Royal Society University Research Fellow and Group Leader
Sir William Dunn School of Pathology, University of Oxford
Fellow by special election
St. Edmund Hall, University of Oxford
Eva Gluenz earned a MSc in Biology from the University of Bern, Switzerland, in 2000. She obtained her PhD at London School of Hygiene and Tropical Medicine in 2005. From 2004-2011 she was a post-doctoral research associate at the Sir William Dunn School of Pathology, University of Oxford and in 2011 started her own research group as a Royal Society University Research Fellow and Research Lecturer at the Dunn School.
The Gluenz lab studies the single-celled parasites Leishmania, which cause disease in humans and animals in over 88 countries around the world. Leishmaniasis is a neglected disease, associated with poverty and conflict. There is currently no vaccine and an urgent need for better drug treatments.
Leishmania are transmitted by blood feeding sand flies and in the mammalian host they enter macrophages of the host and replicate intracellularly. Eva Gluenz and her colleagues study the molecular cell biology of this parasite to understand how it can cycle between insect vector and mammalian host and how the parasites modulate host-cell functions to survive in macrophages. The research focuses on three main areas:
- Structure and function of the Leishmania flagellum. Cilia and flagella are cellular projections built around a microtubule axoneme whose molecular architecture is highly conserved across eukaryotes. When the Leishmania parasite is engulfed by a macrophage, it changes shape and the flagellum turns from a device built for into a structure resembling a sensory cilium. The scientists aim to dissect the mechanisms that govern this change in flagellar structure and test our hypothesis that the amastigote flagellum serves as a sensory organelle in host-parasite interactions.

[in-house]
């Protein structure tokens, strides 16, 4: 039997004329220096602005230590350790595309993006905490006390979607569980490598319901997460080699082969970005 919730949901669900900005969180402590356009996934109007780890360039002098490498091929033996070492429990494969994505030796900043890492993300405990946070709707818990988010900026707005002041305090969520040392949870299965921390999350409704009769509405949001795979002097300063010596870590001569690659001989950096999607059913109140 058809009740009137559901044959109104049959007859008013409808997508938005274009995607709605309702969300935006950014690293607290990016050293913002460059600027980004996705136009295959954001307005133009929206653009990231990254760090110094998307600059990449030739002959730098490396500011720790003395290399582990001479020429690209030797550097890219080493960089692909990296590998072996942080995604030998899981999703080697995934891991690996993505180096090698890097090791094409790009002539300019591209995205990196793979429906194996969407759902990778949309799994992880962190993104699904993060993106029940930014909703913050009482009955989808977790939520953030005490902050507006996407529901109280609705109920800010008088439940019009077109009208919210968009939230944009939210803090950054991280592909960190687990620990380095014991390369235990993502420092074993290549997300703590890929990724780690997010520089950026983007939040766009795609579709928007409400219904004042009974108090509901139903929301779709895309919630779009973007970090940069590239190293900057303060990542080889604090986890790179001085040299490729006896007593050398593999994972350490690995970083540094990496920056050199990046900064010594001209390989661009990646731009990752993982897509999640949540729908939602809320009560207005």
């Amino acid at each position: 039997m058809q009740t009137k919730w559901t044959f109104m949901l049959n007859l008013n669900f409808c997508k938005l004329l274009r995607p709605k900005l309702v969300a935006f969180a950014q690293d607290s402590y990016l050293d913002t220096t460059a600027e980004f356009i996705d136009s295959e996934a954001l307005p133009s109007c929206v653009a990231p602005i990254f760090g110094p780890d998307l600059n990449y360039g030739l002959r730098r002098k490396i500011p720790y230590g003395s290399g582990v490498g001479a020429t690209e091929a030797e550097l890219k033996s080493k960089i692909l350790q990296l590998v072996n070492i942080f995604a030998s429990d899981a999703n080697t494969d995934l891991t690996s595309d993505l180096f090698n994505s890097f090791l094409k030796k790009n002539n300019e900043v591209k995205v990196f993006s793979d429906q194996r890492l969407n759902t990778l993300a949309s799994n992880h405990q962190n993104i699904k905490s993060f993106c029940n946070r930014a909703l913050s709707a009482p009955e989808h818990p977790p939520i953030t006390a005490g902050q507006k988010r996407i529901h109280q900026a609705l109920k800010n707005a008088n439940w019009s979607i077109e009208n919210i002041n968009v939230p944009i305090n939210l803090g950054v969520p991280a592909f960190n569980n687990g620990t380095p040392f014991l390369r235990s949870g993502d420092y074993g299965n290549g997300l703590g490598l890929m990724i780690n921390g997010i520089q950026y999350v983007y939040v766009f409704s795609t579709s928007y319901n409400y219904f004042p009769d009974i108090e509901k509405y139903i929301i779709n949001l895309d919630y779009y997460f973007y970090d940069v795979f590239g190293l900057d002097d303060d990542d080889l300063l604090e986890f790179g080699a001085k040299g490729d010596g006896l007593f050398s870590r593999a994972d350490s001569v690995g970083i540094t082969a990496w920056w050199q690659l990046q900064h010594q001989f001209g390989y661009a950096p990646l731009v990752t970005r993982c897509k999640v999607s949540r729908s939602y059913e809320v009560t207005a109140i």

- Identification of genes and pathways important for survival in a macrophage. The Gluenz lab used RNA-sequencing to map gene expression patterns in the insect- and mammalian-infective forms of Leishmania mexicana. Comparative analyses allowed us to define differences in gene expression patterns between the different parasite forms and we now seek to investigate their functions.
- Development of genetic tools. Eva Gluenz and her lab have developed a CRISPR-Cas9 high throughput genome editing toolkit for Leishmania and related protists and is using these tools to harness the information from genome, transcriptome and proteome data and dissect the cell biology of Leishmania.
For more information, please visit: http://users.ox.ac.uk/~path0389/